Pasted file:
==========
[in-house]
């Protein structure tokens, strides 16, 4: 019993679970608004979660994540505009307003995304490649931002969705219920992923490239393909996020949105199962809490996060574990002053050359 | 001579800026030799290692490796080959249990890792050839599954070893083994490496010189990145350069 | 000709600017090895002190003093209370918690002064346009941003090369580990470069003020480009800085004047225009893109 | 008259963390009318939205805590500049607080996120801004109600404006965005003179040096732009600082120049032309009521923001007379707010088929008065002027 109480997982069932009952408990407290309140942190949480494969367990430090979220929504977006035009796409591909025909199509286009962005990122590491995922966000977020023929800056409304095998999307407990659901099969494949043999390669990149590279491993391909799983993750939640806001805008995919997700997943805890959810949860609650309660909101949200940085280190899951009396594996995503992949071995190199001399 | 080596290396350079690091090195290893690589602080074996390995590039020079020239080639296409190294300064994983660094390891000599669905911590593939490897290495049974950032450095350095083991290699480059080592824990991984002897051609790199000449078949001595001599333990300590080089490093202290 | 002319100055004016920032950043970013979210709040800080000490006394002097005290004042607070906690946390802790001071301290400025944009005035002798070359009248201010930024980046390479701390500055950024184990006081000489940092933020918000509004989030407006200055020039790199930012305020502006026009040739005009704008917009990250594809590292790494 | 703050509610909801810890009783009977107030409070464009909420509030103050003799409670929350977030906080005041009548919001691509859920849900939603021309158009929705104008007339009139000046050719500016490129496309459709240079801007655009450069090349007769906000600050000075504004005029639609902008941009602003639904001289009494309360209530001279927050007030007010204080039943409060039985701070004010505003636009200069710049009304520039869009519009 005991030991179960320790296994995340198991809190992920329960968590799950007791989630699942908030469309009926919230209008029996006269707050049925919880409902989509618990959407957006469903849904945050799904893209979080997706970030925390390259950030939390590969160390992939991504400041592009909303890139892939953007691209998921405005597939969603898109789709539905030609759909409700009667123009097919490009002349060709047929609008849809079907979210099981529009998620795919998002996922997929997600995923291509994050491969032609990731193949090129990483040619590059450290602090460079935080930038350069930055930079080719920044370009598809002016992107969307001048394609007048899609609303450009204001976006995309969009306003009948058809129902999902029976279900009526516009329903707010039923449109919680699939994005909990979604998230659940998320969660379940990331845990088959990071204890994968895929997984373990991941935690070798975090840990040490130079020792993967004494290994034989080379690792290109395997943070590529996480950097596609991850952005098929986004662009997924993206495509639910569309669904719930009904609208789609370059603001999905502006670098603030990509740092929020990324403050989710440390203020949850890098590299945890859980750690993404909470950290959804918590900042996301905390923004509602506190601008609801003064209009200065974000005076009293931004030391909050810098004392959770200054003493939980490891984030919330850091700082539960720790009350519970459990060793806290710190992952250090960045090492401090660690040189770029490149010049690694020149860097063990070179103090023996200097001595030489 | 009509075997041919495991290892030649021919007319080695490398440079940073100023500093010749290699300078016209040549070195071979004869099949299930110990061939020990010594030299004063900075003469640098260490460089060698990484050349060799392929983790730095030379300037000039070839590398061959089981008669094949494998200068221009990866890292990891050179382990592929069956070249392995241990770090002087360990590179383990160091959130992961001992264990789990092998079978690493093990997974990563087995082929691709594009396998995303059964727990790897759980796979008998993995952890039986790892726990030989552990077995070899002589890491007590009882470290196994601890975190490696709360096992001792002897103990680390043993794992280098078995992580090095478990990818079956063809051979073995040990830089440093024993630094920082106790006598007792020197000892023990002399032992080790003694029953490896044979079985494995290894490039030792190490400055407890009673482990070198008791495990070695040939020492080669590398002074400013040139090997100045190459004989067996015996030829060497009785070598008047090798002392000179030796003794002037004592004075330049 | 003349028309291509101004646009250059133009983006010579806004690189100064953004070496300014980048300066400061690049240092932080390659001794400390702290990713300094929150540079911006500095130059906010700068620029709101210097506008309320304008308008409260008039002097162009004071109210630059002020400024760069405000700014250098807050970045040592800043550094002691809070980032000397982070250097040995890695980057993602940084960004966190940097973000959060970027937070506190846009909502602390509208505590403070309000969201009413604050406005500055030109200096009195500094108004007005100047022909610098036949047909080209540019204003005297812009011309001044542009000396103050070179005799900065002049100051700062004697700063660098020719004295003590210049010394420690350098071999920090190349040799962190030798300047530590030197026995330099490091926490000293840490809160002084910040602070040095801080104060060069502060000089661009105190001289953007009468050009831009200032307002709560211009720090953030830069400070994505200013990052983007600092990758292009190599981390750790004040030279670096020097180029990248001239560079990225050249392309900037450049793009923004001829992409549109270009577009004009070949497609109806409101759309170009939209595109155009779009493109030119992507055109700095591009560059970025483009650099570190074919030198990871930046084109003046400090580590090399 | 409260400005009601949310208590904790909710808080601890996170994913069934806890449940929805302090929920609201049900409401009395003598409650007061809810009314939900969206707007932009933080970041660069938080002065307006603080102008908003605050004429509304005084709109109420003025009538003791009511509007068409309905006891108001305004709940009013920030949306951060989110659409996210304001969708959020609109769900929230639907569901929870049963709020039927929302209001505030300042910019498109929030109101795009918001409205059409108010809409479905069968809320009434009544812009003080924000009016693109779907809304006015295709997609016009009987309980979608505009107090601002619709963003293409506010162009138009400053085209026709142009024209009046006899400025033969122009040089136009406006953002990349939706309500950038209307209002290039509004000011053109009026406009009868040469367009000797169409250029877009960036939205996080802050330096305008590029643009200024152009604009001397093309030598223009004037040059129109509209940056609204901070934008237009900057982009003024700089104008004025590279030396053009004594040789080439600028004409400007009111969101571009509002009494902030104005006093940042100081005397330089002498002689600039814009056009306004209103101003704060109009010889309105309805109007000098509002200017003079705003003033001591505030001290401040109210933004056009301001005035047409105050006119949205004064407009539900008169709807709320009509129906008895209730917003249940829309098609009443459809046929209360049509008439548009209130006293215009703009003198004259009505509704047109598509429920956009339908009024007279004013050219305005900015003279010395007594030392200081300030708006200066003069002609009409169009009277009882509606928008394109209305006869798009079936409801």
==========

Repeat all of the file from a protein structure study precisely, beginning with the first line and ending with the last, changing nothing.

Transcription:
[in-house]
């Protein structure tokens, strides 16, 4: 019993679970608004979660994540505009307003995304490649931002969705219920992923490239393909996020949105199962809490996060574990002053050359 | 001579800026030799290692490796080959249990890792050839599954070893083994490496010189990145350069 | 000709600017090895002190003093209370918690002064346009941003090369580990470069003020480009800085004047225009893109 | 008259963390009318939205805590500049607080996120801004109600404006965005003179040096732009600082120049032309009521923001007379707010088929008065002027 109480997982069932009952408990407290309140942190949480494969367990430090979220929504977006035009796409591909025909199509286009962005990122590491995922966000977020023929800056409304095998999307407990659901099969494949043999390669990149590279491993391909799983993750939640806001805008995919997700997943805890959810949860609650309660909101949200940085280190899951009396594996995503992949071995190199001399 | 080596290396350079690091090195290893690589602080074996390995590039020079020239080639296409190294300064994983660094390891000599669905911590593939490897290495049974950032450095350095083991290699480059080592824990991984002897051609790199000449078949001595001599333990300590080089490093202290 | 002319100055004016920032950043970013979210709040800080000490006394002097005290004042607070906690946390802790001071301290400025944009005035002798070359009248201010930024980046390479701390500055950024184990006081000489940092933020918000509004989030407006200055020039790199930012305020502006026009040739005009704008917009990250594809590292790494 | 703050509610909801810890009783009977107030409070464009909420509030103050003799409670929350977030906080005041009548919001691509859920849900939603021309158009929705104008007339009139000046050719500016490129496309459709240079801007655009450069090349007769906000600050000075504004005029639609902008941009602003639904001289009494309360209530001279927050007030007010204080039943409060039985701070004010505003636009200069710049009304520039869009519009 005991030991179960320790296994995340198991809190992920329960968590799950007791989630699942908030469309009926919230209008029996006269707050049925919880409902989509618990959407957006469903849904945050799904893209979080997706970030925390390259950030939390590969160390992939991504400041592009909303890139892939953007691209998921405005597939969603898109789709539905030609759909409700009667123009097919490009002349060709047929609008849809079907979210099981529009998620795919998002996922997929997600995923291509994050491969032609990731193949090129990483040619590059450290602090460079935080930038350069930055930079080719920044370009598809002016992107969307001048394609007048899609609303450009204001976006995309969009306003009948058809129902999902029976279900009526516009329903707010039923449109919680699939994005909990979604998230659940998320969660379940990331845990088959990071204890994968895929997984373990991941935690070798975090840990040490130079020792993967004494290994034989080379690792290109395997943070590529996480950097596609991850952005098929986004662009997924993206495509639910569309669904719930009904609208789609370059603001999905502006670098603030990509740092929020990324403050989710440390203020949850890098590299945890859980750690993404909470950290959804918590900042996301905390923004509602506190601008609801003064209009200065974000005076009293931004030391909050810098004392959770200054003493939980490891984030919330850091700082539960720790009350519970459990060793806290710190992952250090960045090492401090660690040189770029490149010049690694020149860097063990070179103090023996200097001595030489 | 009509075997041919495991290892030649021919007319080695490398440079940073100023500093010749290699300078016209040549070195071979004869099949299930110990061939020990010594030299004063900075003469640098260490460089060698990484050349060799392929983790730095030379300037000039070839590398061959089981008669094949494998200068221009990866890292990891050179382990592929069956070249392995241990770090002087360990590179383990160091959130992961001992264990789990092998079978690493093990997974990563087995082929691709594009396998995303059964727990790897759980796979008998993995952890039986790892726990030989552990077995070899002589890491007590009882470290196994601890975190490696709360096992001792002897103990680390043993794992280098078995992580090095478990990818079956063809051979073995040990830089440093024993630094920082106790006598007792020197000892023990002399032992080790003694029953490896044979079985494995290894490039030792190490400055407890009673482990070198008791495990070695040939020492080669590398002074400013040139090997100045190459004989067996015996030829060497009785070598008047090798002392000179030796003794002037004592004075330049 | 003349028309291509101004646009250059133009983006010579806004690189100064953004070496300014980048300066400061690049240092932080390659001794400390702290990713300094929150540079911006500095130059906010700068620029709101210097506008309320304008308008409260008039002097162009004071109210630059002020400024760069405000700014250098807050970045040592800043550094002691809070980032000397982070250097040995890695980057993602940084960004966190940097973000959060970027937070506190846009909502602390509208505590403070309000969201009413604050406005500055030109200096009195500094108004007005100047022909610098036949047909080209540019204003005297812009011309001044542009000396103050070179005799900065002049100051700062004697700063660098020719004295003590210049010394420690350098071999920090190349040799962190030798300047530590030197026995330099490091926490000293840490809160002084910040602070040095801080104060060069502060000089661009105190001289953007009468050009831009200032307002709560211009720090953030830069400070994505200013990052983007600092990758292009190599981390750790004040030279670096020097180029990248001239560079990225050249392309900037450049793009923004001829992409549109270009577009004009070949497609109806409101759309170009939209595109155009779009493109030119992507055109700095591009560059970025483009650099570190074919030198990871930046084109003046400090580590090399 | 409260400005009601949310208590904790909710808080601890996170994913069934806890449940929805302090929920609201049900409401009395003598409650007061809810009314939900969206707007932009933080970041660069938080002065307006603080102008908003605050004429509304005084709109109420003025009538003791009511509007068409309905006891108001305004709940009013920030949306951060989110659409996210304001969708959020609109769900929230639907569901929870049963709020039927929302209001505030300042910019498109929030109101795009918001409205059409108010809409479905069968809320009434009544812009003080924000009016693109779907809304006015295709997609016009009987309980979608505009107090601002619709963003293409506010162009138009400053085209026709142009024209009046006899400025033969122009040089136009406006953002990349939706309500950038209307209002290039509004000011053109009026406009009868040469367009000797169409250029877009960036939205996080802050330096305008590029643009200024152009604009001397093309030598223009004037040059129109509209940056609204901070934008237009900057982009003024700089104008004025590279030396053009004594040789080439600028004409400007009111969101571009509002009494902030104005006093940042100081005397330089002498002689600039814009056009306004209103101003704060109009010889309105309805109007000098509002200017003079705003003033001591505030001290401040109210933004056009301001005035047409105050006119949205004064407009539900008169709807709320009509129906008895209730917003249940829309098609009443459809046929209360049509008439548009209130006293215009703009003198004259009505509704047109598509429920956009339908009024007279004013050219305005900015003279010395007594030392200081300030708006200066003069002609009409169009009277009882509606928008394109209305006869798009079936409801």